The inquest found that Kevin Clarke died of acute behavioural disturbance, leading to exhaustion and cardiac arrest contributed to by restraint, struggle and being walked.
The jury said the restraint more than minimally or negligibly contributed towards his death and the restraints should have been removed sooner. There was a lack of supervision of officers at the scene.
At approximately 2pm on 9 March 2018 police attended the supported living accommodation in Catford where Mr Clarke lived after staff reported Mr Clarke was pacing up and down on the street outside, that he was on the verge of a relapse, and to ask police to attend and get him to come back inside. Two officers spoke to Mr Clarke. They assessed there was no basis for exercising powers under section 136 of the Mental Health Act 1983, explained this to the staff and left.
At around 2.20pm officers were called to reports of Mr Clarke climbing over fences in back gardens. Two officers attended and found Mr Clarke lying on the ground in a nearby field. They called the London Ambulance Service. A further seven officers arrived to assist. Whilst waiting for the ambulance, Mr Clarke started to become agitated and officers restrained him. Mr Clarke was moved to the ambulance when it arrived where he suffered a cardiac arrest. He died soon after arriving at Lewisham University Hospital.
Commander Bas Javid, Frontline Policing, said: “Firstly our thoughts and sympathies are of course with Mr Clarke’s family and friends at this very difficult time. His death was a tragedy and on behalf of the Metropolitan Police Service, I apologise for the failings as identified by the jury.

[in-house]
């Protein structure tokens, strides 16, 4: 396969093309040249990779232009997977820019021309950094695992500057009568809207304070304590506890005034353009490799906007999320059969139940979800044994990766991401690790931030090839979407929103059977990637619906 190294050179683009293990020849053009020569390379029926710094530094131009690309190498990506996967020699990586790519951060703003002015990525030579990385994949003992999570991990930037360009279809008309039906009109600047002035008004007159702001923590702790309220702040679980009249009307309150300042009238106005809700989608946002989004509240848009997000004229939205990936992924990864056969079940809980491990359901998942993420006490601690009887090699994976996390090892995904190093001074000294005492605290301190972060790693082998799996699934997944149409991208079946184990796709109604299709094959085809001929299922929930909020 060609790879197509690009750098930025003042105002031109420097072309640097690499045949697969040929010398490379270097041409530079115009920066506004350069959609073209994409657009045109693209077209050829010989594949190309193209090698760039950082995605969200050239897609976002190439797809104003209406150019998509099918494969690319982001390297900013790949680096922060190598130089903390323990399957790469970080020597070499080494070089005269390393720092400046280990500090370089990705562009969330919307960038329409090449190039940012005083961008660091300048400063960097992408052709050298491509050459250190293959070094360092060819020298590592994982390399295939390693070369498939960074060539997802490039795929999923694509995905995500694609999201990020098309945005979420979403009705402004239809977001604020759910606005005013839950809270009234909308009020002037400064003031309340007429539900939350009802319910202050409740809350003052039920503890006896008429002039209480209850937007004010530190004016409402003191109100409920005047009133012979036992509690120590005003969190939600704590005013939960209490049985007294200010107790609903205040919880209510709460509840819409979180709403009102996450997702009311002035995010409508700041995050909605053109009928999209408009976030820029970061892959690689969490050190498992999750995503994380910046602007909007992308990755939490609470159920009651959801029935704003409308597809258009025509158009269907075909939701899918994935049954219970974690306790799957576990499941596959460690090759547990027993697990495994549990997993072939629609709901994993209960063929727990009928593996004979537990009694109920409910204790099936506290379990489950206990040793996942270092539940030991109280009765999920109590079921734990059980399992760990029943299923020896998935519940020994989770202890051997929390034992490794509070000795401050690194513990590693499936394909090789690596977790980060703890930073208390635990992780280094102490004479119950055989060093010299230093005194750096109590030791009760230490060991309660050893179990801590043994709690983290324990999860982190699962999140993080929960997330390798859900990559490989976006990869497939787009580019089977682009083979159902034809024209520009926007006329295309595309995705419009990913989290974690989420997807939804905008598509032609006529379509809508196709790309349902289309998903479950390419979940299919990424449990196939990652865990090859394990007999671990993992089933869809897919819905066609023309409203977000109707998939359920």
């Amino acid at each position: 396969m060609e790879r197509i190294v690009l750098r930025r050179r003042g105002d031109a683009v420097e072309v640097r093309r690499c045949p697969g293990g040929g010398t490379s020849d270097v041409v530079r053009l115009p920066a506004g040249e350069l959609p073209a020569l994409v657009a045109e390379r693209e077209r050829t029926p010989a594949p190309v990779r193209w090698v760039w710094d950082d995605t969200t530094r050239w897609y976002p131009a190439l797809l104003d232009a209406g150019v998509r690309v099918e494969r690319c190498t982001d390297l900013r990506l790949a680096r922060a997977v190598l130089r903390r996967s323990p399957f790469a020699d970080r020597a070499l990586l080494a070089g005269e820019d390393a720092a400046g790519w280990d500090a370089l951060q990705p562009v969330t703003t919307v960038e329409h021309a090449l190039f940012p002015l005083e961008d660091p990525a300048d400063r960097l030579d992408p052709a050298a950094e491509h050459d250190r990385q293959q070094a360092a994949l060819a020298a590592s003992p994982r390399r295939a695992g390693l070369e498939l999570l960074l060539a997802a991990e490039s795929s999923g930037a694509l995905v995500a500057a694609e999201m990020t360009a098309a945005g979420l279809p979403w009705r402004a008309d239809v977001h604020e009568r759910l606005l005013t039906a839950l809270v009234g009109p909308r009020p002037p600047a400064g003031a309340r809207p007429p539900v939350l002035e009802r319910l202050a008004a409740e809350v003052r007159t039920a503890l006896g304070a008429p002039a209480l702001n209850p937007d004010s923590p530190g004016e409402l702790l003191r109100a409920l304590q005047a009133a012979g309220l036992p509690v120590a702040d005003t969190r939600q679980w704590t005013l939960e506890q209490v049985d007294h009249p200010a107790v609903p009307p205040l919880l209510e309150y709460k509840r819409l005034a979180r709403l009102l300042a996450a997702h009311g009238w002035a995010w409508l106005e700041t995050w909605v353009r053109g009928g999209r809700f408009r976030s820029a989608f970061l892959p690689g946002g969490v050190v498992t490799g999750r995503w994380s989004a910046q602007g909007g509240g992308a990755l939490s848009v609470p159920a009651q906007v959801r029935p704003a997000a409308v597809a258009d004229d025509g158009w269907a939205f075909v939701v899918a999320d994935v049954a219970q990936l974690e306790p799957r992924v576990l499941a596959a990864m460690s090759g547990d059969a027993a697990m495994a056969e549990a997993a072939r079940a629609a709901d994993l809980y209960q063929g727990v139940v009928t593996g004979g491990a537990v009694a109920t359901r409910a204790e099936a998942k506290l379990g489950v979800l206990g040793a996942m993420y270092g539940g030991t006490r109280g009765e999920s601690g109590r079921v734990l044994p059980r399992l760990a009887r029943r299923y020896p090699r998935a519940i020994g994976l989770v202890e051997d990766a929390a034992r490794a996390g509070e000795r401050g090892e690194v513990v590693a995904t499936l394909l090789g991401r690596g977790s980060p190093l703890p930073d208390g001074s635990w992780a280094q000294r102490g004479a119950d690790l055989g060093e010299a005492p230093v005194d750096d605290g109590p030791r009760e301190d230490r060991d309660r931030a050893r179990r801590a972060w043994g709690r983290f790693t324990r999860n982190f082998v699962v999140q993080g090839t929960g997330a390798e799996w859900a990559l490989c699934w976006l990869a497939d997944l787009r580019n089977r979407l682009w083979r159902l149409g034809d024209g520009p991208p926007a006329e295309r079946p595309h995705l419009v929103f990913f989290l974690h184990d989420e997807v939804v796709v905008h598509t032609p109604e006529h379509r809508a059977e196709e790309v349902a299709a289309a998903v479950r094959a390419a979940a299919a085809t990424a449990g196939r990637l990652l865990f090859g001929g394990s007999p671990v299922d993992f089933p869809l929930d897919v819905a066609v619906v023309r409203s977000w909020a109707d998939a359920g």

“The officers who attended that day found themselves in a very difficult situation dealing with a man undergoing a mental health crisis who clearly needed urgent medical care. They made a rapid assessment and within 90 seconds had called for an ambulance.
“The Metropolitan Police Service is a learning organisation and we always strive to learn and improve. We continually review our policies in line with national guidance around restraint as well as how we assist those in mental health crisis.
“The jury has made several observations about how those officers dealt with Mr Clarke. Now we need to carefully consider those observations. We will work with colleagues nationally to consider our training and guidance to officers in dealing with these kinds of fast paced and challenging incidents. We will also in due course examine any further comments and reports by the coroner.”